Could Air Serbia Be Close To A Huge Sukhoi SSJ100 Order?

Advertisement:

The Serbian flag carrier Air Serbia is in talks with Russian aircraft manufacturer Sukhoi Civil Aircraft Company about a major order that would renew most of Air Serbia’s fleet. It seems that Sukhoi is finally about to find a permanent European customer for its SJ100 aircraft.

The Sukhoi aircraft could soon be wearing Air Serbia’s livery. Photo: SuperJet International – Sukhoi and Konstantin von Wedelstaedt via Wikimedia

Air Serbia is doing great right now

The Serbian flag carrier has had a great year in 2019, and it looks set to have a great 2020.

It launched a staggering 21 new routes this summer and is building a strong regional transfer hub in Belgrade Nikola Tesla Airport. It is doing this by launching niche international routes like Krasnodar and operating niche regional ones like Tirana, Podgorica, and Ljubljana. Air Serbia has positioned itself as a leading transfer airline for these destinations.

At the same time, it is expanding its offering in the long-haul transfer market by partnering with Finnair for an extensive codeshare partnership.

It continues to be supported by the Serbian government, which will pay Air Serbia to launch two new routes out of the brand new airport of Morava in Kraljevo. Air Serbia is also being paid to fly out of the third Serbian airport of Niš.

The Serbian flag carrier receives annual government financial assistance. As Serbia is not in the EU, annual financial assistance for the airline is allowed. With all this state support and successful growth in passenger numbers and destinations, it is unsurprising that Air Serbia is looking at fleet replacement options.

Advertisement:
Air Serbia was the sole applicant to the 5.5 million Euro tender. Photo: Konstantin von Wedelstaedt via Wikimedia

34-year old Boeing 737s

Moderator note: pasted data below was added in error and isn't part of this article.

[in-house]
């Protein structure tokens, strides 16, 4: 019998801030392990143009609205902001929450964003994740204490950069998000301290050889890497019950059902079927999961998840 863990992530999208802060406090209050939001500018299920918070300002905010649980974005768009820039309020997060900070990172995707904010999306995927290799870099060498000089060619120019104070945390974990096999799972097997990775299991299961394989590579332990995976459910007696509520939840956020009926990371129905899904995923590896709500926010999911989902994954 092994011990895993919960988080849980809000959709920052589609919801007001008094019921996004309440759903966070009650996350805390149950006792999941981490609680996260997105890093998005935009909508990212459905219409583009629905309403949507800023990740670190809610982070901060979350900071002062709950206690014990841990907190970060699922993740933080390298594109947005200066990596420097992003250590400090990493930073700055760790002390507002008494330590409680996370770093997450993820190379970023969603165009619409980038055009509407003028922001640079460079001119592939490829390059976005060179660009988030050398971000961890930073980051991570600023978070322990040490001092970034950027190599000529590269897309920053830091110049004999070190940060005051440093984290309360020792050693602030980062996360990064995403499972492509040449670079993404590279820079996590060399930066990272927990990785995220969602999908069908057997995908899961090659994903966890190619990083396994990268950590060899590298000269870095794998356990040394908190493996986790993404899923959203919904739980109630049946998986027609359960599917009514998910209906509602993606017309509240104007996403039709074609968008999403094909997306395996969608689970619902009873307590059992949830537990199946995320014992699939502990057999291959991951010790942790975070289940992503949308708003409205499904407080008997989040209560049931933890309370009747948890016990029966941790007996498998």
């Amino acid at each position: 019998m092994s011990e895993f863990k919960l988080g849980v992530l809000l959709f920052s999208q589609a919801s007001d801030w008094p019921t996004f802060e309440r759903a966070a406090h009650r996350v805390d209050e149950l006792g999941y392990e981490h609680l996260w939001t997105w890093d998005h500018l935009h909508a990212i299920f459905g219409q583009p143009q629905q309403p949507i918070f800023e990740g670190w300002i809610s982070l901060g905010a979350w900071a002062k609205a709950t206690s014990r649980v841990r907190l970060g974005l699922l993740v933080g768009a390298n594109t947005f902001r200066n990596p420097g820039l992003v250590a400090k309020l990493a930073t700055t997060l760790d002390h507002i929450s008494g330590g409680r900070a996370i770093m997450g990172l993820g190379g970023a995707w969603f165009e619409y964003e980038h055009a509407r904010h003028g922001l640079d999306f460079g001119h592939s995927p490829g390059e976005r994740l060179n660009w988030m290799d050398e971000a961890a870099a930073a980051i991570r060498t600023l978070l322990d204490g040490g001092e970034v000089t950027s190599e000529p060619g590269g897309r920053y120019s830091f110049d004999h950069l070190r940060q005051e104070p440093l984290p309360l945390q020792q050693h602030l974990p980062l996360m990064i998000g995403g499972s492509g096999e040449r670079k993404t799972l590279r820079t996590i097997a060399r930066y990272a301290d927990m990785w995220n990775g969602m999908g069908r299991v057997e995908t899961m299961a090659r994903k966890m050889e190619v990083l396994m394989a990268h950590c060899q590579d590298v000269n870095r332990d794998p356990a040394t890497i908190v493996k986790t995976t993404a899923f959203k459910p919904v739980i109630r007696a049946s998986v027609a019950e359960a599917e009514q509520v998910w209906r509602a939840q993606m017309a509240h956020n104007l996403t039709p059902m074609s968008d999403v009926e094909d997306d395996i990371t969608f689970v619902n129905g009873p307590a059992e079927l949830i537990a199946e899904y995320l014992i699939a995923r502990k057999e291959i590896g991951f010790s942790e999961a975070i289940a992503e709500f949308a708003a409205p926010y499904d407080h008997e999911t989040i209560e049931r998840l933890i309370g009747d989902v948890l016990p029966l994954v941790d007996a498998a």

Air Serbia presently has one of the oldest fleets of any national airline in Europe. The average age of its aircraft is 18 years, according to airfleets.net.

It has four Boeing 737s that are 34 years old and six ATR 72 aircraft that are over 24 years old. Even its Airbus A319 and A320 aircraft are on average 18 years old.

There are two reasons why Air Serbia needs to replace these: firstly, the cost of regular and irregular maintenance is far higher than it would be for new aircraft. Secondly, it is proving to be an issue for Air Serbia’s image in the local media.

Advertisement:

Sukhoi steps in

Sukhoi is very keen to find a customer in Europe to raise the profile of its SSJ100 aircraft.  Presently, only Russian airline Aeroflot continues to use the aircraft in Europe on regular scheduled flights. Indeed, it recently agreed to take five more.

Previous SSJ100 customers in Europe included Brussels Airlines, which tested the aircraft through a lease agreement with CityJet. But even CityJet has returned all its SSJ100 and so Brussels Airlines is no longer using them at all.

Brussels Airlines Sukhoi Superjet
A Brussels Airlines SSJ 100. Photo: Transport Pixels via flickr

As was originally reported by Tass News Agency three weeks ago, Sergey Prikhodko of Russia’s Government Office confirmed that talks between Air Serbia and Sukhoi are indeed taking place.

Furthermore, this week it was Putin himself who confirmed that Russia is “ready” to supply Serbia with Russian aircraft. This emerged during Putin’s visit to Belgrade and was reported by See News.

More importantly, mention was made of Belgrade Nikola Tesla Airport becoming the European maintenance center for Russian aircraft. This makes it increasingly likely that Air Serbia will indeed acquire Sukhoi aircraft, as it is itself based in Belgrade. Air Serbia’s own technical maintenance division has been put up for sale.

What part of the fleet could be replaced?

It is expected that the Boeing 737 aircraft will definitely be going since they are far older than Air Serbia would like its aircraft to be. But could Air Serbia be considering replacing its ATR 72 fleet too? Perhaps even its Airbus A319s?

If Belgrade is to become a center for maintenance, and Sukhoi offers a significant discount to Air Serbia for placing a huge order, then this might indeed be possible.

Do you think there is sense in Air Serbia’s decision to replace its Boeing and Airbus fleet with Sukhoi aircraft when no other European airline uses the SSJ100? Let us know in the comments below.

Advertisement: